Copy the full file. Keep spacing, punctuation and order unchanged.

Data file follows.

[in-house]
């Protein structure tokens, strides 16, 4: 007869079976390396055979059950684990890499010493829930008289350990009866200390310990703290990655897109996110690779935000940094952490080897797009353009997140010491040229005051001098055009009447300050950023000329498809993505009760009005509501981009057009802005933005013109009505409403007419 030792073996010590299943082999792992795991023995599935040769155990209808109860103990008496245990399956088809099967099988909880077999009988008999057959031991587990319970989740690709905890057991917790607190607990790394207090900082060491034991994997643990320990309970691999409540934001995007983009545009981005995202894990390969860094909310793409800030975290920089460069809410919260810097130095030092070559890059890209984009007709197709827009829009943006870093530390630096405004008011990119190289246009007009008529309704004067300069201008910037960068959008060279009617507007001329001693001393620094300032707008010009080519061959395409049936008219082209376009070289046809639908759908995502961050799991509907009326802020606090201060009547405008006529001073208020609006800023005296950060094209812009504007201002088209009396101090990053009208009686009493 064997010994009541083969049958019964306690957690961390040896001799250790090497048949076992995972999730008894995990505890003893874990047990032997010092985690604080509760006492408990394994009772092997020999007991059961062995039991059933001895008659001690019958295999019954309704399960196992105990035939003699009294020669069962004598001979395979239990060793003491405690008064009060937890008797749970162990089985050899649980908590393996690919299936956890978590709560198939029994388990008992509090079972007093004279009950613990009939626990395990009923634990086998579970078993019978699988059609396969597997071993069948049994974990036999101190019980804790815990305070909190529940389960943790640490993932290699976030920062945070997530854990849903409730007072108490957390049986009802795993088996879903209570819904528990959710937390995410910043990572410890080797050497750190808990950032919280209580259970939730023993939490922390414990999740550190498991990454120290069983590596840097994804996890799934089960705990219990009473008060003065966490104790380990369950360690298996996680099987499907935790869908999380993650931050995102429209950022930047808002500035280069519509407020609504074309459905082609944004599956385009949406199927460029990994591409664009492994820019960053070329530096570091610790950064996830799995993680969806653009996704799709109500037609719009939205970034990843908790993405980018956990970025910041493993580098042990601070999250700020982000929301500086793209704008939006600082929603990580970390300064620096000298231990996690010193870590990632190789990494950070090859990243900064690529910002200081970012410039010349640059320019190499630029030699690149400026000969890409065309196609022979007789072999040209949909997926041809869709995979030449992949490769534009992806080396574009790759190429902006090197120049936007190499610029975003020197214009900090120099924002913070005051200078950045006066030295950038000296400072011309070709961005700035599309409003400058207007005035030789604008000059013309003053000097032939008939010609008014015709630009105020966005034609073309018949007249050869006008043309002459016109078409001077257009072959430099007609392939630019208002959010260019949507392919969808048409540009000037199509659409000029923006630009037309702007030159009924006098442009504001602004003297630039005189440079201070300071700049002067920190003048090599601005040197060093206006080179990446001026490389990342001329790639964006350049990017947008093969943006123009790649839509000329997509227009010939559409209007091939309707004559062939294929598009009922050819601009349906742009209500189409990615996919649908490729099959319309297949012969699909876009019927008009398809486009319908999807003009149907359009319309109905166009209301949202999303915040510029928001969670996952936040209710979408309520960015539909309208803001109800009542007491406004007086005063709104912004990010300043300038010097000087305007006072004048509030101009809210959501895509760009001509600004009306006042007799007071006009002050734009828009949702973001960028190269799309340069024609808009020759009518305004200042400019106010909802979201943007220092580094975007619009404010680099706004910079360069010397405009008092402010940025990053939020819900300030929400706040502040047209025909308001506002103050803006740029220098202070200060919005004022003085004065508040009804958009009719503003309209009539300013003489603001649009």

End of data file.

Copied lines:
[in-house]
């Protein structure tokens, strides 16, 4: 007869079976390396055979059950684990890499010493829930008289350990009866200390310990703290990655897109996110690779935000940094952490080897797009353009997140010491040229005051001098055009009447300050950023000329498809993505009760009005509501981009057009802005933005013109009505409403007419 030792073996010590299943082999792992795991023995599935040769155990209808109860103990008496245990399956088809099967099988909880077999009988008999057959031991587990319970989740690709905890057991917790607190607990790394207090900082060491034991994997643990320990309970691999409540934001995007983009545009981005995202894990390969860094909310793409800030975290920089460069809410919260810097130095030092070559890059890209984009007709197709827009829009943006870093530390630096405004008011990119190289246009007009008529309704004067300069201008910037960068959008060279009617507007001329001693001393620094300032707008010009080519061959395409049936008219082209376009070289046809639908759908995502961050799991509907009326802020606090201060009547405008006529001073208020609006800023005296950060094209812009504007201002088209009396101090990053009208009686009493 064997010994009541083969049958019964306690957690961390040896001799250790090497048949076992995972999730008894995990505890003893874990047990032997010092985690604080509760006492408990394994009772092997020999007991059961062995039991059933001895008659001690019958295999019954309704399960196992105990035939003699009294020669069962004598001979395979239990060793003491405690008064009060937890008797749970162990089985050899649980908590393996690919299936956890978590709560198939029994388990008992509090079972007093004279009950613990009939626990395990009923634990086998579970078993019978699988059609396969597997071993069948049994974990036999101190019980804790815990305070909190529940389960943790640490993932290699976030920062945070997530854990849903409730007072108490957390049986009802795993088996879903209570819904528990959710937390995410910043990572410890080797050497750190808990950032919280209580259970939730023993939490922390414990999740550190498991990454120290069983590596840097994804996890799934089960705990219990009473008060003065966490104790380990369950360690298996996680099987499907935790869908999380993650931050995102429209950022930047808002500035280069519509407020609504074309459905082609944004599956385009949406199927460029990994591409664009492994820019960053070329530096570091610790950064996830799995993680969806653009996704799709109500037609719009939205970034990843908790993405980018956990970025910041493993580098042990601070999250700020982000929301500086793209704008939006600082929603990580970390300064620096000298231990996690010193870590990632190789990494950070090859990243900064690529910002200081970012410039010349640059320019190499630029030699690149400026000969890409065309196609022979007789072999040209949909997926041809869709995979030449992949490769534009992806080396574009790759190429902006090197120049936007190499610029975003020197214009900090120099924002913070005051200078950045006066030295950038000296400072011309070709961005700035599309409003400058207007005035030789604008000059013309003053000097032939008939010609008014015709630009105020966005034609073309018949007249050869006008043309002459016109078409001077257009072959430099007609392939630019208002959010260019949507392919969808048409540009000037199509659409000029923006630009037309702007030159009924006098442009504001602004003297630039005189440079201070300071700049002067920190003048090599601005040197060093206006080179990446001026490389990342001329790639964006350049990017947008093969943006123009790649839509000329997509227009010939559409209007091939309707004559062939294929598009009922050819601009349906742009209500189409990615996919649908490729099959319309297949012969699909876009019927008009398809486009319908999807003009149907359009319309109905166009209301949202999303915040510029928001969670996952936040209710979408309520960015539909309208803001109800009542007491406004007086005063709104912004990010300043300038010097000087305007006072004048509030101009809210959501895509760009001509600004009306006042007799007071006009002050734009828009949702973001960028190269799309340069024609808009020759009518305004200042400019106010909802979201943007220092580094975007619009404010680099706004910079360069010397405009008092402010940025990053939020819900300030929400706040502040047209025909308001506002103050803006740029220098202070200060919005004022003085004065508040009804958009009719503003309209009539300013003489603001649009």